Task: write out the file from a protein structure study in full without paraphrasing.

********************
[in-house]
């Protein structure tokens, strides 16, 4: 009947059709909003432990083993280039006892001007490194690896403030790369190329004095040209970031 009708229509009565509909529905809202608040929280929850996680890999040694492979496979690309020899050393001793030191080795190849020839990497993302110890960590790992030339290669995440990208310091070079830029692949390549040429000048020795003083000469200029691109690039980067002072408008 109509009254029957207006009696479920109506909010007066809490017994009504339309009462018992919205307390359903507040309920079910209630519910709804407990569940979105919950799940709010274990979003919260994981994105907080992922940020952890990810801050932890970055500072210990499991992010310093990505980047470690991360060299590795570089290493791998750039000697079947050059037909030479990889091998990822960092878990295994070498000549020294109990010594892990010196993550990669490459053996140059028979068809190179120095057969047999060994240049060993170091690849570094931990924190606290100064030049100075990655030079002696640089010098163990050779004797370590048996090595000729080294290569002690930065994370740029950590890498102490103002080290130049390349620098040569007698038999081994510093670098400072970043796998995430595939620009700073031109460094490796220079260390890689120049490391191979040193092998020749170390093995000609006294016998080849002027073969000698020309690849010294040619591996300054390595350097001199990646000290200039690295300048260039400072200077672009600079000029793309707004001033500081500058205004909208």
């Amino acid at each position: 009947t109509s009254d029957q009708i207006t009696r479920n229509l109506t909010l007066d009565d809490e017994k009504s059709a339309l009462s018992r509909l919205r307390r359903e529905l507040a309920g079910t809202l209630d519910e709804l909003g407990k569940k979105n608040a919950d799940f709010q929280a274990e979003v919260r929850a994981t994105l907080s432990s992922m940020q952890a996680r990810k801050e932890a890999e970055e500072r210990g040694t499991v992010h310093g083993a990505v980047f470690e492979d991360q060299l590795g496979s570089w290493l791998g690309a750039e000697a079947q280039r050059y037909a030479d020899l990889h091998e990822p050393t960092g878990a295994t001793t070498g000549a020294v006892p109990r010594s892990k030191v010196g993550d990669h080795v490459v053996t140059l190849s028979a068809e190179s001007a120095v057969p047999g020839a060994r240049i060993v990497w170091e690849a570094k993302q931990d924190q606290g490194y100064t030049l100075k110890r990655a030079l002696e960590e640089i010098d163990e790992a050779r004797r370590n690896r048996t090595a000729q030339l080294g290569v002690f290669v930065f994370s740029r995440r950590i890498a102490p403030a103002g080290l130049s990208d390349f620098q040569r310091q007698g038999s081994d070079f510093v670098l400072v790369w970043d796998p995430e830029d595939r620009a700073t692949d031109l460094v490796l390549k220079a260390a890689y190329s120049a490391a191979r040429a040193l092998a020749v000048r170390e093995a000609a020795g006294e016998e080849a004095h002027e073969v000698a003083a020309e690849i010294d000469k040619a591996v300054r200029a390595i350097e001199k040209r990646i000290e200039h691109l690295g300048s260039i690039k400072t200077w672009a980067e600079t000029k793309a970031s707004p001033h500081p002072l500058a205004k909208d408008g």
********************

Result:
[in-house]
């Protein structure tokens, strides 16, 4: 009947059709909003432990083993280039006892001007490194690896403030790369190329004095040209970031 009708229509009565509909529905809202608040929280929850996680890999040694492979496979690309020899050393001793030191080795190849020839990497993302110890960590790992030339290669995440990208310091070079830029692949390549040429000048020795003083000469200029691109690039980067002072408008 109509009254029957207006009696479920109506909010007066809490017994009504339309009462018992919205307390359903507040309920079910209630519910709804407990569940979105919950799940709010274990979003919260994981994105907080992922940020952890990810801050932890970055500072210990499991992010310093990505980047470690991360060299590795570089290493791998750039000697079947050059037909030479990889091998990822960092878990295994070498000549020294109990010594892990010196993550990669490459053996140059028979068809190179120095057969047999060994240049060993170091690849570094931990924190606290100064030049100075990655030079002696640089010098163990050779004797370590048996090595000729080294290569002690930065994370740029950590890498102490103002080290130049390349620098040569007698038999081994510093670098400072970043796998995430595939620009700073031109460094490796220079260390890689120049490391191979040193092998020749170390093995000609006294016998080849002027073969000698020309690849010294040619591996300054390595350097001199990646000290200039690295300048260039400072200077672009600079000029793309707004001033500081500058205004909208």
């Amino acid at each position: 009947t109509s009254d029957q009708i207006t009696r479920n229509l109506t909010l007066d009565d809490e017994k009504s059709a339309l009462s018992r509909l919205r307390r359903e529905l507040a309920g079910t809202l209630d519910e709804l909003g407990k569940k979105n608040a919950d799940f709010q929280a274990e979003v919260r929850a994981t994105l907080s432990s992922m940020q952890a996680r990810k801050e932890a890999e970055e500072r210990g040694t499991v992010h310093g083993a990505v980047f470690e492979d991360q060299l590795g496979s570089w290493l791998g690309a750039e000697a079947q280039r050059y037909a030479d020899l990889h091998e990822p050393t960092g878990a295994t001793t070498g000549a020294v006892p109990r010594s892990k030191v010196g993550d990669h080795v490459v053996t140059l190849s028979a068809e190179s001007a120095v057969p047999g020839a060994r240049i060993v990497w170091e690849a570094k993302q931990d924190q606290g490194y100064t030049l100075k110890r990655a030079l002696e960590e640089i010098d163990e790992a050779r004797r370590n690896r048996t090595a000729q030339l080294g290569v002690f290669v930065f994370s740029r995440r950590i890498a102490p403030a103002g080290l130049s990208d390349f620098q040569r310091q007698g038999s081994d070079f510093v670098l400072v790369w970043d796998p995430e830029d595939r620009a700073t692949d031109l460094v490796l390549k220079a260390a890689y190329s120049a490391a191979r040429a040193l092998a020749v000048r170390e093995a000609a020795g006294e016998e080849a004095h002027e073969v000698a003083a020309e690849i010294d000469k040619a591996v300054r200029a390595i350097e001199k040209r990646i000290e200039h691109l690295g300048s260039i690039k400072t200077w672009a980067e600079t000029k793309a970031s707004p001033h500081p002072l500058a205004k909208d408008g």